1917’s Sweet Smell of Spring in Minnesota: 2 Million Pounds of Dead Buffalo & Carp

Fins, Feathers and Fun, June 1917

Fins, Feathers and Fun, June 1917

Dead Fish, Buffalo Lake, Martin County, MN, Spring of 1917

Dead Fish, Buffalo Lake, Martin County, MN, Spring of 1917

DEAD FISH, BUFFALO LAKE, MARTIN COUNTY, SPRING OF 1917.
Estimated 175,000 pounds smothered in this lake alone last winter. Game Warden Altenberg of Fairmount made a careful survey of the lakes of Martin county and found loss of fish in twenty lakes, the following, Martin, Charlotte, Cedar, Buffalo, Fish, North Silver, Iowa, Tuttle, Susan and East Chain, suffering most heavily. Mr. Altenbergy estimated the total loss from smothering of fish in Martin county last winter, chiefly carp and buffalo, at nearly two million pounds. There were caught and sold from the lakes of this county last season about 770,000 pounds of carp and buffalo, but several lakes were not opened for fishing by the county commissioners. The loss of fish in Martin county last winter illustrates the folly of closing shallow lakes to “rough” fishing.

The obvious question here: what do you do with 2 million pounds of dead fish? Luckily, the same issue provides some options:

Fish Recipes (from Fins, Feathers and Fur, June 1917, published by the Minnesota Game and Fish Dept.)

Fish Recipes (from Fins, Feathers and Fur, June 1917, published by the Minnesota Game and Fish Dept.)

December Redhorse Dorsal

a dorsal fin

Got out fishing in a favorite creek today, and though it’s December 2nd, for a while a long-sleeved t-shirt was too warm. For the first time in months, a sucker was caught. I’d really hoped to get one more before snow, ice and holidays derailed my fishing.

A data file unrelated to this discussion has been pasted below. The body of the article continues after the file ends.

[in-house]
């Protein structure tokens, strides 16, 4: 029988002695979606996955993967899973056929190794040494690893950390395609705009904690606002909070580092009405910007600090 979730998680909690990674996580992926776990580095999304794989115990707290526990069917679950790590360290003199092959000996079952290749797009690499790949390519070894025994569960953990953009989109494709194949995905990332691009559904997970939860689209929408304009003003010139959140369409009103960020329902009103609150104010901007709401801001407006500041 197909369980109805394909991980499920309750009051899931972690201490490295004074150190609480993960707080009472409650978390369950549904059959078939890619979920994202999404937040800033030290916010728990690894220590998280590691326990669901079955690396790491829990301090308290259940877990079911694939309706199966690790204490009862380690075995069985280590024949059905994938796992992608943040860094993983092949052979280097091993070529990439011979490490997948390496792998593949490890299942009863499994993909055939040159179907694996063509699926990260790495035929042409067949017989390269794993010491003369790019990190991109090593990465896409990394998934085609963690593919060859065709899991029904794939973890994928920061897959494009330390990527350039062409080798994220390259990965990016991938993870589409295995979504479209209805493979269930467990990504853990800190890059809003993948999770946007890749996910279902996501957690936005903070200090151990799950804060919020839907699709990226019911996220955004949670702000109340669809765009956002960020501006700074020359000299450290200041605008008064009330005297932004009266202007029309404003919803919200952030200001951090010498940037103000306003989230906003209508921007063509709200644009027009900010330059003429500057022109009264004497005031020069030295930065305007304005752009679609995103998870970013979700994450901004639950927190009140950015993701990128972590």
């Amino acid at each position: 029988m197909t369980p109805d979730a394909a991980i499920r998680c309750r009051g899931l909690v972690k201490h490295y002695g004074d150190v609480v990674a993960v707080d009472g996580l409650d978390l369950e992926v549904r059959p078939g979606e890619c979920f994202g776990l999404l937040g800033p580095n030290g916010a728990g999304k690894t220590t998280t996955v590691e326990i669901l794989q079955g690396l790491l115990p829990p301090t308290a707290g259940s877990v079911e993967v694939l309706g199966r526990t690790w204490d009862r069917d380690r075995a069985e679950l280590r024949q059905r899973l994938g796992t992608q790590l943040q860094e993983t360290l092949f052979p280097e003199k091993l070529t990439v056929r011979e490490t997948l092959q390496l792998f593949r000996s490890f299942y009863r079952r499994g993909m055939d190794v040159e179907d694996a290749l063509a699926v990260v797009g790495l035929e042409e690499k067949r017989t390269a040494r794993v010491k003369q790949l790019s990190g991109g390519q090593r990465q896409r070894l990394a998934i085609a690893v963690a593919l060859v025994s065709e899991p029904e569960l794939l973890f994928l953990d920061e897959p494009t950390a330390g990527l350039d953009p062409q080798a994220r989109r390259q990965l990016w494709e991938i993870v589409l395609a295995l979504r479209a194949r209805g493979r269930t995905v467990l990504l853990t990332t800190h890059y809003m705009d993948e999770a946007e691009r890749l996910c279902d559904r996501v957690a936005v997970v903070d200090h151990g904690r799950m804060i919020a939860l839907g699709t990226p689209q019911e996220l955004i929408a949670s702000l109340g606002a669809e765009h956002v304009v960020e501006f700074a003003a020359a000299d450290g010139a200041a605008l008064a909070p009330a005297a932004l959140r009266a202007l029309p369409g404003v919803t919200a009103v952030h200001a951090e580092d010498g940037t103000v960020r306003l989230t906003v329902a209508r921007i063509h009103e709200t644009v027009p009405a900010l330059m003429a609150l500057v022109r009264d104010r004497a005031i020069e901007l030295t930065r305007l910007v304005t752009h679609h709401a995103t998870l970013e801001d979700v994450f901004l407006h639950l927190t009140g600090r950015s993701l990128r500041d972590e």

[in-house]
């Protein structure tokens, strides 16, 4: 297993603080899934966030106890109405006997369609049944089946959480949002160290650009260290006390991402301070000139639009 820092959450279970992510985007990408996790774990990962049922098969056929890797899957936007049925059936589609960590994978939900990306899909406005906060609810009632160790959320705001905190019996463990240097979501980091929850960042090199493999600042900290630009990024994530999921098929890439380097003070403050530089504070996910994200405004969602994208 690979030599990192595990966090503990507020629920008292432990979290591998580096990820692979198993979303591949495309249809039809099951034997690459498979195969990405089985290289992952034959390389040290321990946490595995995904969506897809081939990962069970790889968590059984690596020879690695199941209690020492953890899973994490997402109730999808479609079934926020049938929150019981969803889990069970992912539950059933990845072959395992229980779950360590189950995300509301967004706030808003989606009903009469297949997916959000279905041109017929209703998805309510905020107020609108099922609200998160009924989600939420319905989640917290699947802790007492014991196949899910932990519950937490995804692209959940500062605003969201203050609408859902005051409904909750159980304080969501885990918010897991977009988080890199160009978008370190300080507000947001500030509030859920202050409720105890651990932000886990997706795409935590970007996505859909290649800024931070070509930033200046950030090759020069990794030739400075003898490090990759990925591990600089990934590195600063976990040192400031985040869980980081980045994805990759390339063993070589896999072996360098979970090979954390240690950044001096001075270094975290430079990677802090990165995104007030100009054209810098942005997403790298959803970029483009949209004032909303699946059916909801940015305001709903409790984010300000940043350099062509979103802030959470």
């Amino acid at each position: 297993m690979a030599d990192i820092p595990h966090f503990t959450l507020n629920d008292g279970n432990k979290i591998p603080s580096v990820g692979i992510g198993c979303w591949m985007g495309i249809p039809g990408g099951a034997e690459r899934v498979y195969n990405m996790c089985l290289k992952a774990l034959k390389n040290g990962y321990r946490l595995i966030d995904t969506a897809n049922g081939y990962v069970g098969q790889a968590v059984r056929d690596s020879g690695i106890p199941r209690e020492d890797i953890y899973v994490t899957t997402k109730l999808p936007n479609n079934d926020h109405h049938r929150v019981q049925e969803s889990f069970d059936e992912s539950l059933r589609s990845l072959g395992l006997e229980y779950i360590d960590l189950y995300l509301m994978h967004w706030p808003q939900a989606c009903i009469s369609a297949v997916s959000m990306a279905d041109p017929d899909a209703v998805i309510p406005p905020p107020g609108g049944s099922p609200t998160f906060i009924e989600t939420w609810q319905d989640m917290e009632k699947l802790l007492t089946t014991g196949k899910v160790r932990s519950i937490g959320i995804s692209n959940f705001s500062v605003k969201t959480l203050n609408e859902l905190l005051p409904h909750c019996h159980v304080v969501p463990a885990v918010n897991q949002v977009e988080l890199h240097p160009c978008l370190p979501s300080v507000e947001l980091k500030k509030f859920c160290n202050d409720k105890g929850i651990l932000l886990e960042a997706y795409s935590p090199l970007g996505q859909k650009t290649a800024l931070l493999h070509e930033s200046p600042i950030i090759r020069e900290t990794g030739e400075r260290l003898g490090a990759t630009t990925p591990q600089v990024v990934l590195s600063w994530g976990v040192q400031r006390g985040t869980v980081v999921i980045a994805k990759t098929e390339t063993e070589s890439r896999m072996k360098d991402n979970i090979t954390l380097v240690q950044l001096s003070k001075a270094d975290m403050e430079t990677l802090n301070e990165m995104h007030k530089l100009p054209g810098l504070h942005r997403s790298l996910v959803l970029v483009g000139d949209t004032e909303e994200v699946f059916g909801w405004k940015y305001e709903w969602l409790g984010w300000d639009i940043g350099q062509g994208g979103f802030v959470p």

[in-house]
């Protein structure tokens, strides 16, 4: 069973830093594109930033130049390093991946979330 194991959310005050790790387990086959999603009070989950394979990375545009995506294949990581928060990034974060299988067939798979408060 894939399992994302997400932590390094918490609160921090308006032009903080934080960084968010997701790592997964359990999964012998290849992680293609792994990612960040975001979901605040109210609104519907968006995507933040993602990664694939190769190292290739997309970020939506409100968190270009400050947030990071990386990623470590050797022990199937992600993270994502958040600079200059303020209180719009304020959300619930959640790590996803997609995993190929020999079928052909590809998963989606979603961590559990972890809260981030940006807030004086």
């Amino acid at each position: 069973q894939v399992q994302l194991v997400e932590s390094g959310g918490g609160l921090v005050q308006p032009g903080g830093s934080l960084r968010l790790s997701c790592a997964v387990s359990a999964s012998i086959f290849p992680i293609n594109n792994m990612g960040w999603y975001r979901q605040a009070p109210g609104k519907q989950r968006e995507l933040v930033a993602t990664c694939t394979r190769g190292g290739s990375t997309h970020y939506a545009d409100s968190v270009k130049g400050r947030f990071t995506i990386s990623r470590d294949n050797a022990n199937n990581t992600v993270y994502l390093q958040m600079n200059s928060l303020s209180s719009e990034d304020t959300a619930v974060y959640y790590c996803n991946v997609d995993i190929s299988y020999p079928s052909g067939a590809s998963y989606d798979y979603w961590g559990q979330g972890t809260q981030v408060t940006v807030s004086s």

The rock bass were on fire, including one that missed becoming the new Illinois state record (1 pound, 10 ounces) by only a few ounces. Largest rock bass I’ve ever seen.

Caught: rock bass (at least a dozen), several bluegills, two green sunfish, many largemouth and smallmouth bass, a yellow bullhead and A REDHORSE! It was a golden (m. erythrurum) but with every golden there’s always the hope that it will turn out to be a black (m. duquesnei). Lateral line scale count (43) indicates golden, dorsal ray count (15) is high for a golden and at the top end for a black. Mouth could go either way, depending on how wishfully I’m thinking. But the caudal peduncle isn’t particularly skinny (if you’ll pardon the scientific jargon), and the pelvic fin ray count, as near as I can tell from the photos that show that fin, is not 10.

Spotted but not caught: several very large hogsuckers and one tiny one, two buffalo (not sure which species), quillbacks, many redhorses (of at least 2 species), several fairly large common carp, and innumerable minnows.